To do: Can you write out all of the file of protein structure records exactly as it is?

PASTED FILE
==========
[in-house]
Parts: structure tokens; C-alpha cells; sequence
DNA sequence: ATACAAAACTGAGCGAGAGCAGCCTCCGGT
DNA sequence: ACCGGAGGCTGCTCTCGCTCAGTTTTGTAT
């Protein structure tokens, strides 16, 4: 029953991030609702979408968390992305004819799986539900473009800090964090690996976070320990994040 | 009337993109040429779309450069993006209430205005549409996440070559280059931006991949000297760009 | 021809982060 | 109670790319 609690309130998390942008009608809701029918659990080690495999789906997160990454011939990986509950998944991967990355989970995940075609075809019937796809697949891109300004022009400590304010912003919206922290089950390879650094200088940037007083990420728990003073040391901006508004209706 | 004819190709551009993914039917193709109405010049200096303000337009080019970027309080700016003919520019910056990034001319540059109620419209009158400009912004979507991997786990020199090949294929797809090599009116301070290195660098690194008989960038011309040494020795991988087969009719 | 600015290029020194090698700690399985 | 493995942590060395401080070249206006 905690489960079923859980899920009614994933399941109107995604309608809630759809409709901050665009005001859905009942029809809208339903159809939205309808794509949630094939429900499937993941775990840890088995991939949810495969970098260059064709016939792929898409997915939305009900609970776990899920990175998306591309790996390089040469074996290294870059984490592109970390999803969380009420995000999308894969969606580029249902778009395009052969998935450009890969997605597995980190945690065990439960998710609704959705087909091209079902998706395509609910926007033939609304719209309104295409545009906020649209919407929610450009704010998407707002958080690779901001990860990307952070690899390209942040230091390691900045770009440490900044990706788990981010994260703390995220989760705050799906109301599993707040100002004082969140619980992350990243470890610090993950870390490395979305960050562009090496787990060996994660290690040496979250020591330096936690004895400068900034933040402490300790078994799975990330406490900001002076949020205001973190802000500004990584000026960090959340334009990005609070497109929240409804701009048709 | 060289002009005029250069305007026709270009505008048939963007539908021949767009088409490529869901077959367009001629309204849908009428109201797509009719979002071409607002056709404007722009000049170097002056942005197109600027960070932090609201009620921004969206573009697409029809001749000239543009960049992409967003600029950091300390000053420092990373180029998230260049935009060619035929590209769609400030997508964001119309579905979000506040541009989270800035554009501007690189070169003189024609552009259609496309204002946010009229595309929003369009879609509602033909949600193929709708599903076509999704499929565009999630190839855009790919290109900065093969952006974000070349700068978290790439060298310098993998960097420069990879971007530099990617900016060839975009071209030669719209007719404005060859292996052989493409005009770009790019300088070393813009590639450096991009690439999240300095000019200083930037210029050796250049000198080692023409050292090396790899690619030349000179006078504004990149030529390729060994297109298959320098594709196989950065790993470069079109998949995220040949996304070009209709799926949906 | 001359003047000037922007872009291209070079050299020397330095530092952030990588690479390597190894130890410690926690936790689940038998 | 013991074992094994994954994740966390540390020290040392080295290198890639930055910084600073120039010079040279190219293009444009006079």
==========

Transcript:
[in-house]
Parts: structure tokens; C-alpha cells; sequence
DNA sequence: ATACAAAACTGAGCGAGAGCAGCCTCCGGT
DNA sequence: ACCGGAGGCTGCTCTCGCTCAGTTTTGTAT
């Protein structure tokens, strides 16, 4: 029953991030609702979408968390992305004819799986539900473009800090964090690996976070320990994040 | 009337993109040429779309450069993006209430205005549409996440070559280059931006991949000297760009 | 021809982060 | 109670790319 609690309130998390942008009608809701029918659990080690495999789906997160990454011939990986509950998944991967990355989970995940075609075809019937796809697949891109300004022009400590304010912003919206922290089950390879650094200088940037007083990420728990003073040391901006508004209706 | 004819190709551009993914039917193709109405010049200096303000337009080019970027309080700016003919520019910056990034001319540059109620419209009158400009912004979507991997786990020199090949294929797809090599009116301070290195660098690194008989960038011309040494020795991988087969009719 | 600015290029020194090698700690399985 | 493995942590060395401080070249206006 905690489960079923859980899920009614994933399941109107995604309608809630759809409709901050665009005001859905009942029809809208339903159809939205309808794509949630094939429900499937993941775990840890088995991939949810495969970098260059064709016939792929898409997915939305009900609970776990899920990175998306591309790996390089040469074996290294870059984490592109970390999803969380009420995000999308894969969606580029249902778009395009052969998935450009890969997605597995980190945690065990439960998710609704959705087909091209079902998706395509609910926007033939609304719209309104295409545009906020649209919407929610450009704010998407707002958080690779901001990860990307952070690899390209942040230091390691900045770009440490900044990706788990981010994260703390995220989760705050799906109301599993707040100002004082969140619980992350990243470890610090993950870390490395979305960050562009090496787990060996994660290690040496979250020591330096936690004895400068900034933040402490300790078994799975990330406490900001002076949020205001973190802000500004990584000026960090959340334009990005609070497109929240409804701009048709 | 060289002009005029250069305007026709270009505008048939963007539908021949767009088409490529869901077959367009001629309204849908009428109201797509009719979002071409607002056709404007722009000049170097002056942005197109600027960070932090609201009620921004969206573009697409029809001749000239543009960049992409967003600029950091300390000053420092990373180029998230260049935009060619035929590209769609400030997508964001119309579905979000506040541009989270800035554009501007690189070169003189024609552009259609496309204002946010009229595309929003369009879609509602033909949600193929709708599903076509999704499929565009999630190839855009790919290109900065093969952006974000070349700068978290790439060298310098993998960097420069990879971007530099990617900016060839975009071209030669719209007719404005060859292996052989493409005009770009790019300088070393813009590639450096991009690439999240300095000019200083930037210029050796250049000198080692023409050292090396790899690619030349000179006078504004990149030529390729060994297109298959320098594709196989950065790993470069079109998949995220040949996304070009209709799926949906 | 001359003047000037922007872009291209070079050299020397330095530092952030990588690479390597190894130890410690926690936790689940038998 | 013991074992094994994954994740966390540390020290040392080295290198890639930055910084600073120039010079040279190219293009444009006079």